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Teaching Physics with Felt

November 6, 2013
Photo credit: Joel Mann via flickr (CC BY-NC-ND 2.0)

Just recently, I was lucky enough to attend a "Sewing with Circuits" workshop run by The Hacktory, a local Philadelphia maker community focused on education and creation. (On a side note, they are located within the collaborative space rightfully named "The Department of Making and Doing.") It was Saturday night and an email caught my attention about a workshop on Sunday. I had nothing else to do, so I dropped the $45.

I arrived at the class with my sewing kit, some fabric and feathers, and a lot of excitement. On the table in front of me were a small circular chip, some alligator clips, conductive thread and an instructional packet. There was also a table of felt, pipe cleaners, beads and more. Over the next couple of hours, we learned about best practices when working with conductive thread, how to plan out our circuit, and how to plan for fitting all of the components into our design. I had made my own "fascinator" (a fancy hairclip) for my wedding, so I wanted to make one that lit up. Once we had our plan drawn out, we were given three LEDs to work with. Yes, we were going to light up three separate LEDs with a battery, a Lilypad Twinkle Board and conductive thread. By connecting our LEDs to the board, we could make them flash and pulse.

Before we started sewing, we used the alligator clips to test our circuits and make sure they worked. Even though I've lit up a ton of light bulbs with wire and batteries, there was still that small feeling of joy seeing the LEDs light up, especially when I connected them through the Lilypad board and watched them flash and pulse. I didn't actually finish my project that day, but I was very excited to do so.

Learning by Doing

Fast forward one week, and I'm sitting at my dining room table attempting to get my LEDs to light up. Over a two-hour period, I’m pretty sure I end up sewing and re-sewing the project at least three times. Eventually, I have to take the whole thing apart to start from scratch. I also go online to order myself more conductive thread and a tiny power switch so I can turn the lights on and off.

Fast forward a few more weeks. The thread and the switch have arrived, and I'm now up at my parents' house in New York with the goal of finishing the circuit. I sit down with my brother, who studies engineering and runs wiring in houses with my father, to figure out how to get the LEDs to connect in a way that I can use the switch to control them all. (I had them set up in a parallel circuit so that one loop wouldn't have been connected to the switch.) We diagram it over and over again until we finally get a layout that works with the teardrop shape of my project. After 30 to 40 minutes of planning, I'm off and sewing.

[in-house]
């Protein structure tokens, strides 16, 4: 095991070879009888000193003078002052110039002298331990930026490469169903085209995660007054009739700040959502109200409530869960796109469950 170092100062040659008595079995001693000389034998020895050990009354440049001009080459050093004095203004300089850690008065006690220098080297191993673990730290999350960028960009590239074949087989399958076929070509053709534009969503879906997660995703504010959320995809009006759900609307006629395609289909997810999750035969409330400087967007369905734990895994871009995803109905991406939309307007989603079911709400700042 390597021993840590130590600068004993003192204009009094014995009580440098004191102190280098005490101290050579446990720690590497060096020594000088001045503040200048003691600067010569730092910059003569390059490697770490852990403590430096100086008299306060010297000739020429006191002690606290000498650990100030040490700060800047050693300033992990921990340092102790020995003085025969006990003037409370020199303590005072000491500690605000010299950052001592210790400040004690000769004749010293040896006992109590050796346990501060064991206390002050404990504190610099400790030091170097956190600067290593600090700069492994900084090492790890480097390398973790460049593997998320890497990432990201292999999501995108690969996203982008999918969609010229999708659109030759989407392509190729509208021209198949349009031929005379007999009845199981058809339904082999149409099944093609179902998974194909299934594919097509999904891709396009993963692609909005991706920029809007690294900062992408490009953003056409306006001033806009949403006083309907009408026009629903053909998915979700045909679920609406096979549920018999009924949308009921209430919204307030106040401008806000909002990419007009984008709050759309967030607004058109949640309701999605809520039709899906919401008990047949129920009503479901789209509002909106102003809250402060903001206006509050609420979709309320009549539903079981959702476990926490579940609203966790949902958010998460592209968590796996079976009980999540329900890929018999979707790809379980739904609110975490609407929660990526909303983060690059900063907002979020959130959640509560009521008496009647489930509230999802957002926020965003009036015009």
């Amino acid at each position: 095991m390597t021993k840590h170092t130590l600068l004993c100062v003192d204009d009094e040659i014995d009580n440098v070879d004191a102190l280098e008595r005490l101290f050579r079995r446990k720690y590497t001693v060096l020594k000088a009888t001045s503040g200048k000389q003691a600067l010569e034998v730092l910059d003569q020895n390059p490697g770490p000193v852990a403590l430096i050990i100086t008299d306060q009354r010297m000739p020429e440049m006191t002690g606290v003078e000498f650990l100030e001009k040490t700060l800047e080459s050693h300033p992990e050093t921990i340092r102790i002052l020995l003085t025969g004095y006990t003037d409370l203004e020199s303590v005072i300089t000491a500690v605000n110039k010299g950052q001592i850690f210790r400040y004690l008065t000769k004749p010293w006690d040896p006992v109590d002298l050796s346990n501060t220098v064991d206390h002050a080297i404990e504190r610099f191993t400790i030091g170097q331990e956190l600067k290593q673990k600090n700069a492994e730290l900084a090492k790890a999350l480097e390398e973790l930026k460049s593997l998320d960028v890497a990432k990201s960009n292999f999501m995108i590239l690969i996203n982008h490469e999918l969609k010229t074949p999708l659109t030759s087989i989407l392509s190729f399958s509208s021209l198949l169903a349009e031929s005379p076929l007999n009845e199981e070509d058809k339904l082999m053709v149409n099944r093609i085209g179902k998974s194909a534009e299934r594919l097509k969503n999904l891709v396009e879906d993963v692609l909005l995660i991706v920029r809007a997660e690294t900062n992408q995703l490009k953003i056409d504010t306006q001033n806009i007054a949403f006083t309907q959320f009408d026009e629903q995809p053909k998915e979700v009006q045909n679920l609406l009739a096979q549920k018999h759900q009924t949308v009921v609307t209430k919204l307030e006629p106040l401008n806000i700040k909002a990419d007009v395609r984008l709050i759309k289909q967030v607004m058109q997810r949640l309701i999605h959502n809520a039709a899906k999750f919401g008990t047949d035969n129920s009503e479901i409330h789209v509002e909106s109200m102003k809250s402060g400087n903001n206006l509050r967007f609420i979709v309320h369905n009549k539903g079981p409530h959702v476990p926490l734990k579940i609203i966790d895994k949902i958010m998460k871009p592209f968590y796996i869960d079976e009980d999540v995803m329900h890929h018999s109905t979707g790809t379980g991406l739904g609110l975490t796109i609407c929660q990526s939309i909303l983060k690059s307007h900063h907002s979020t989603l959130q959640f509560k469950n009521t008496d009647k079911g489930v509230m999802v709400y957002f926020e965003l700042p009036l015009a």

Fast forward an hour or so, and I have sewed and re-sewed my circuit at least three times. Once I sewed the wrong ends of an LED to the battery, once I connected the wrong end of an LED to the Lilypad, and once I put an LED on the wrong side of the piece of felt. Finally . . . success!! I turn the switch and the lights burn brightly. The best part is, I really understand why everything is working correctly this time.

image
Credit: Mary Beth Hertz
 

So Where is the Physics in This, You Ask?

As I reflect on the process, I see lots of applications for the physics classroom:

  1. The obvious connection is, of course, the circuitry. Rather than using a pre-bought kit or drawing schematic diagrams, kids can learn through a short lesson, designing a plan, and then through trial and error. This makes the learning more "sticky."
  2. More advanced users can add more components and thereby have the opportunity to show their understanding of more complex concepts. This is an easy way to differentiate the classroom.
  3. Students can take their creations home with them to use in their everyday life. This is the perfect way to show that physics is not just a subject in school -- it's all around us.
  4. By adding a creative edge to circuitry and asking students to create circuits in a new way, all students are put on a fairly level playing field, allowing for them to learn from each other and providing opportunities for new "experts" to emerge.

Science is best taught in a hands-on manner. For around $10 per student (plus fabric or other materials), they can create wearable circuits that will teach them not only about how circuits work, but also the fine motor skills involved in sewing, the planning skills associated with creating schematic diagrams, and the challenge of planning out more intricate circuits.

Want to Sew with Circuits?

Here are some resources to get you started:

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